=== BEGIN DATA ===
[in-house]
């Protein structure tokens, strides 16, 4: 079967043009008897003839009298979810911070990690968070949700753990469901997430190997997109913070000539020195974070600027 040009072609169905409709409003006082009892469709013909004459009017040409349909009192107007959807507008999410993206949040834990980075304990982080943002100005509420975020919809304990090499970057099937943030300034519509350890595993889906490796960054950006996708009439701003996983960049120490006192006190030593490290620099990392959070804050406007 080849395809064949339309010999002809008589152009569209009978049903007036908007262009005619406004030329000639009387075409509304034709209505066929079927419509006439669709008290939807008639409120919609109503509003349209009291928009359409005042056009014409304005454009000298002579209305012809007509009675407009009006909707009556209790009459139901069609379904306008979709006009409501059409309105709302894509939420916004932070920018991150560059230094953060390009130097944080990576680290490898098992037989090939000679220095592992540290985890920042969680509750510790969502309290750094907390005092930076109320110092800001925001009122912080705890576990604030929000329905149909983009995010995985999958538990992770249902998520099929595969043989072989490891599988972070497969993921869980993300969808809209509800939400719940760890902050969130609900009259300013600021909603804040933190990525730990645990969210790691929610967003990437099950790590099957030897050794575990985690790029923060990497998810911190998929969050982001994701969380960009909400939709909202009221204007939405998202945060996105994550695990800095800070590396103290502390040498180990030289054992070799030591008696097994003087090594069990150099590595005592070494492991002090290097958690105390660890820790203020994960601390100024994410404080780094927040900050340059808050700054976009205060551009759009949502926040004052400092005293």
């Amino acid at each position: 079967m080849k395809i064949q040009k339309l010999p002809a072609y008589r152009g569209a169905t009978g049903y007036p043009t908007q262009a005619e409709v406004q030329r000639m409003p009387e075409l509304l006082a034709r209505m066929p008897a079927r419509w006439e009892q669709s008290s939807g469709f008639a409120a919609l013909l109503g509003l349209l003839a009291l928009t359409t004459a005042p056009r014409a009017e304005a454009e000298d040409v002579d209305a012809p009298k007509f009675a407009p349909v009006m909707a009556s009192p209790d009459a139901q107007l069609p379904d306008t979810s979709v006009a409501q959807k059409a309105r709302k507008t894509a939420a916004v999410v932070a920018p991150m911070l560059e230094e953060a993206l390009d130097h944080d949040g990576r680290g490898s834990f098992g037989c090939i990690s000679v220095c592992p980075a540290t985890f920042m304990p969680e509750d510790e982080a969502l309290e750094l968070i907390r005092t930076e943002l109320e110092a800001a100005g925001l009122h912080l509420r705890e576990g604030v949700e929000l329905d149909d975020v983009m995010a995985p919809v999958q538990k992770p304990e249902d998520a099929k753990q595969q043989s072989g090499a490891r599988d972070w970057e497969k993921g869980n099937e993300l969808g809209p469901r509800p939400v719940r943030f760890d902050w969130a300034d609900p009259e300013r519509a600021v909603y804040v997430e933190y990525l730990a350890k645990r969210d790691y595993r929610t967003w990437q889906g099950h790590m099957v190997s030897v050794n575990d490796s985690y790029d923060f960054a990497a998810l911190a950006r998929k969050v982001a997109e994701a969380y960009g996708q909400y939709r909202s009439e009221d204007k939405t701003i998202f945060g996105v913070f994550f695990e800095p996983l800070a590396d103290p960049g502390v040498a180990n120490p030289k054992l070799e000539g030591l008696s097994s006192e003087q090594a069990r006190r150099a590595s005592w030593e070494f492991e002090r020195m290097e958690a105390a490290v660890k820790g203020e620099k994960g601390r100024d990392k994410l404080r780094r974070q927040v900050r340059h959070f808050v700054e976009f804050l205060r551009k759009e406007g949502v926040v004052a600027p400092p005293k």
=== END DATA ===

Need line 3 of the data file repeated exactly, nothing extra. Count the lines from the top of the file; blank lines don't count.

């Amino acid at each position: 079967m080849k395809i064949q040009k339309l010999p002809a072609y008589r152009g569209a169905t009978g049903y007036p043009t908007q262009a005619e409709v406004q030329r000639m409003p009387e075409l509304l006082a034709r209505m066929p008897a079927r419509w006439e009892q669709s008290s939807g469709f008639a409120a919609l013909l109503g509003l349209l003839a009291l928009t359409t004459a005042p056009r014409a009017e304005a454009e000298d040409v002579d209305a012809p009298k007509f009675a407009p349909v009006m909707a009556s009192p209790d009459a139901q107007l069609p379904d306008t979810s979709v006009a409501q959807k059409a309105r709302k507008t894509a939420a916004v999410v932070a920018p991150m911070l560059e230094e953060a993206l390009d130097h944080d949040g990576r680290g490898s834990f098992g037989c090939i990690s000679v220095c592992p980075a540290t985890f920042m304990p969680e509750d510790e982080a969502l309290e750094l968070i907390r005092t930076e943002l109320e110092a800001a100005g925001l009122h912080l509420r705890e576990g604030v949700e929000l329905d149909d975020v983009m995010a995985p919809v999958q538990k992770p304990e249902d998520a099929k753990q595969q043989s072989g090499a490891r599988d972070w970057e497969k993921g869980n099937e993300l969808g809209p469901r509800p939400v719940r943030f760890d902050w969130a300034d609900p009259e300013r519509a600021v909603y804040v997430e933190y990525l730990a350890k645990r969210d790691y595993r929610t967003w990437q889906g099950h790590m099957v190997s030897v050794n575990d490796s985690y790029d923060f960054a990497a998810l911190a950006r998929k969050v982001a997109e994701a969380y960009g996708q909400y939709r909202s009439e009221d204007k939405t701003i998202f945060g996105v913070f994550f695990e800095p996983l800070a590396d103290p960049g502390v040498a180990n120490p030289k054992l070799e000539g030591l008696s097994s006192e003087q090594a069990r006190r150099a590595s005592w030593e070494f492991e002090r020195m290097e958690a105390a490290v660890k820790g203020e620099k994960g601390r100024d990392k994410l404080r780094r974070q927040v900050r340059h959070f808050v700054e976009f804050l205060r551009k759009e406007g949502v926040v004052a600027p400092p005293k």